Cybercrime Gang Behind GozNym Banking Malware Dismantled

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Europol said it has dismantled the cybercrime network behind the GozNym malware, which siphoned more than $100 million from businesses.

The cybercrime network behind the GozNym malware, used to siphon $100 million out of its victims, has been dismantled in a massive international investigation, according to authorities.

Europol said on Thursday that they are charging 10 members of the GozNym criminal network with spreading the malware to businesses and stealing money from more than 41,000 victims.

“An unprecedented, international law enforcement operation has dismantled a complex, globally operating and organised cybercrime network,” Europol said in a Thursday statement. “The criminal network used GozNym malware in an attempt to steal an estimated $100 million from more than 41,000 victims, primarily businesses and their financial institutions.”

Since its discovery in 2016, the hybrid banking trojan has made waves, spreading into Europe and begun plaguing banking customers in Poland with redirection attacks. The banking trojan then reportedly started taking aim at banks in Germany and the U.S.

The 10 members charged – all from five different countries – allegedly used GozNym to infect victims’ computers and capture their online banking login credentials. They then used those credentials to fraudulently gain unauthorized access to victims’ online bank accounts, stole money from those accounts, and laundered the funds using U.S. and foreign beneficiary bank accounts.

Of the 10 members of the criminal gang charged, five remain on the run – including the developer of GozNym malware who oversaw its creation, development, management and leasing to other cybercriminals.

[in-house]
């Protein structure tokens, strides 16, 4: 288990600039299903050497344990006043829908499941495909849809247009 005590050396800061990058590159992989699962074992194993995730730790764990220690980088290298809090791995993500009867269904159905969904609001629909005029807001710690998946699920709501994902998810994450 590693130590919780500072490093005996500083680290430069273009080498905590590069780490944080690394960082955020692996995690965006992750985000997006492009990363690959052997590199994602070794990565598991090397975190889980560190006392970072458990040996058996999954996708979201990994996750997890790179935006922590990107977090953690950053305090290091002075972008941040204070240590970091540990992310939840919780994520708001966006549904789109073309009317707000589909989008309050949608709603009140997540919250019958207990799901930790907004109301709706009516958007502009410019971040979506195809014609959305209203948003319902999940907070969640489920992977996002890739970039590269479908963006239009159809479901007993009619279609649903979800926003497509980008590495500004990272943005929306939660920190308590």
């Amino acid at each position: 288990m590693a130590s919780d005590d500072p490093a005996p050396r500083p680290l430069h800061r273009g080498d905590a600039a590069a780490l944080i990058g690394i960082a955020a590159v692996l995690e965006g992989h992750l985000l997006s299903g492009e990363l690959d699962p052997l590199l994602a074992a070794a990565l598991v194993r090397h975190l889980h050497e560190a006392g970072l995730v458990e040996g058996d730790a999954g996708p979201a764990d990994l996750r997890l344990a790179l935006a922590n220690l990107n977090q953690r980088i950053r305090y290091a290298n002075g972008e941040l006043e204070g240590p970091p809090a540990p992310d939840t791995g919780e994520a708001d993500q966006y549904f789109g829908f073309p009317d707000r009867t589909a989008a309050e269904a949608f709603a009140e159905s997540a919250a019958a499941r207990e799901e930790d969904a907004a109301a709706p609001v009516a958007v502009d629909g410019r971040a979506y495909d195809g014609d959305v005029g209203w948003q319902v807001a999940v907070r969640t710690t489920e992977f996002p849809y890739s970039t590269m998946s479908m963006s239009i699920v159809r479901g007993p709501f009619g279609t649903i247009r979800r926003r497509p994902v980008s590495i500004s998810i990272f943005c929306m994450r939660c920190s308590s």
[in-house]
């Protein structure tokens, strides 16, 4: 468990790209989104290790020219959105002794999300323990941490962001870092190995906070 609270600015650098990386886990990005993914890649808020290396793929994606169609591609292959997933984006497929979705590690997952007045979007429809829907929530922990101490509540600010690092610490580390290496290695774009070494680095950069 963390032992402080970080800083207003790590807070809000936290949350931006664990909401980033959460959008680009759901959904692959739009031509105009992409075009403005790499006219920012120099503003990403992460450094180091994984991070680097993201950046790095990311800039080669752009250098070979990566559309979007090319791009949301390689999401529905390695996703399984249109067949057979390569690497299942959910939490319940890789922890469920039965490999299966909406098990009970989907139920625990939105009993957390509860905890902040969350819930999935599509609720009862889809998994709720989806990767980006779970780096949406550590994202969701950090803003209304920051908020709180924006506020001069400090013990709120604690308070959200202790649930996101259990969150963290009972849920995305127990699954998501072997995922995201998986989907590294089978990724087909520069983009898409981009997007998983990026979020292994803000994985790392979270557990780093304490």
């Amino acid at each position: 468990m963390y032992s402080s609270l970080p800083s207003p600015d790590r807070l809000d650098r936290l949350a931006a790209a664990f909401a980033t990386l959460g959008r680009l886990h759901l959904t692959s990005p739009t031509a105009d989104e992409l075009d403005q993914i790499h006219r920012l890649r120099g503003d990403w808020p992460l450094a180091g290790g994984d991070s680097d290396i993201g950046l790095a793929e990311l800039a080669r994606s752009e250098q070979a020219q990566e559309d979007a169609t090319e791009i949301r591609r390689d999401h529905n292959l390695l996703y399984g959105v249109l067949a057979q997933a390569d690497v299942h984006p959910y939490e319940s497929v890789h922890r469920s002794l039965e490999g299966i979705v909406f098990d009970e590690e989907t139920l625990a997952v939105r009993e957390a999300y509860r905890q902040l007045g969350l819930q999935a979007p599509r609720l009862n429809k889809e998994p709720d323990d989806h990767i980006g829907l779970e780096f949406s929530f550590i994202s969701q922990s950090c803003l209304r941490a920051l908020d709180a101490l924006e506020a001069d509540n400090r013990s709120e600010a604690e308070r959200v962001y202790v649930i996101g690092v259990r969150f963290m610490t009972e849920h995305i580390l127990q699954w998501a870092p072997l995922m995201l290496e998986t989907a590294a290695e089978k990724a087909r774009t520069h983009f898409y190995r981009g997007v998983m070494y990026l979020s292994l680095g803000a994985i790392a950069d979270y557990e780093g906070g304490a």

Goznym malware cybercrime dismantle The other five, which are believed to be from Russia, Bulgaria, Ukraine and Moldova, participated in various aspects of the cybercrime ring. One member encrypted the GozNym malware to enable it to avoid detection by anti-virus tools and protective software on victims’ computers; others provided the network access to bank accounts that they controlled to receive stolen funds from victims’ online bank accounts.

Also, “the leader of the GozNym criminal network, along with his technical assistant, are being prosecuted in Georgia by the Prosecutor’s Office of Georgia and the Ministry of Internal Affairs of Georgia,” said Europol.

Also of note, the administrator of the “Avalance” network who provided Bulletproof hosting services to the GozNym criminal network is also facing prosecution in Ukraine.

“The Avalanche network provided services to more than 200 cybercriminals, and hosted more than twenty different malware campaigns, including GozNym,” according to Europol.  “The administrator’s apartment in Poltava, Ukraine, was searched in November 2016 during a German-led operation to dismantle the network’s servers and other infrastructure.  Through the coordinated efforts being announced today, this alleged cybercriminal is now facing prosecution in Ukraine for his role in providing bulletproof hosting services to the GozNym criminal network.”

goznym fbi The indictment gave a look inside the GozNym network. The network also peddled “cybercrime as a service,” advertising different criminal services – including money mules networks, crypters, spammers, coders, organizers, and technical support – on underground, Russian-speaking online criminal forums.

The GozNym network was formed when varying individuals were recruited from the online forums by the unnamed GozNym leader, who controlled more than 41,000 victim computers infected with GozNym malware, Europol said.

GozNym is only the latest cybercrime network to be targeted by law enforcement. Earlier in January, law enforcement agencies took down a credentials marketplace (xDedic Marketplace) as well as continued action against former users of the DDoS-for-hire site.

And, earlier in May, two Chinese nationals were charged in the massive 2015 data breach of health insurer Anthem that impacted more than 78 million people. Finally, in 2018, the Department of Justice arrested three alleged members of the FIN7 cybercrime group, accusing them of hacking more than 120 U.S.-based companies with the intent of stealing bank cards.

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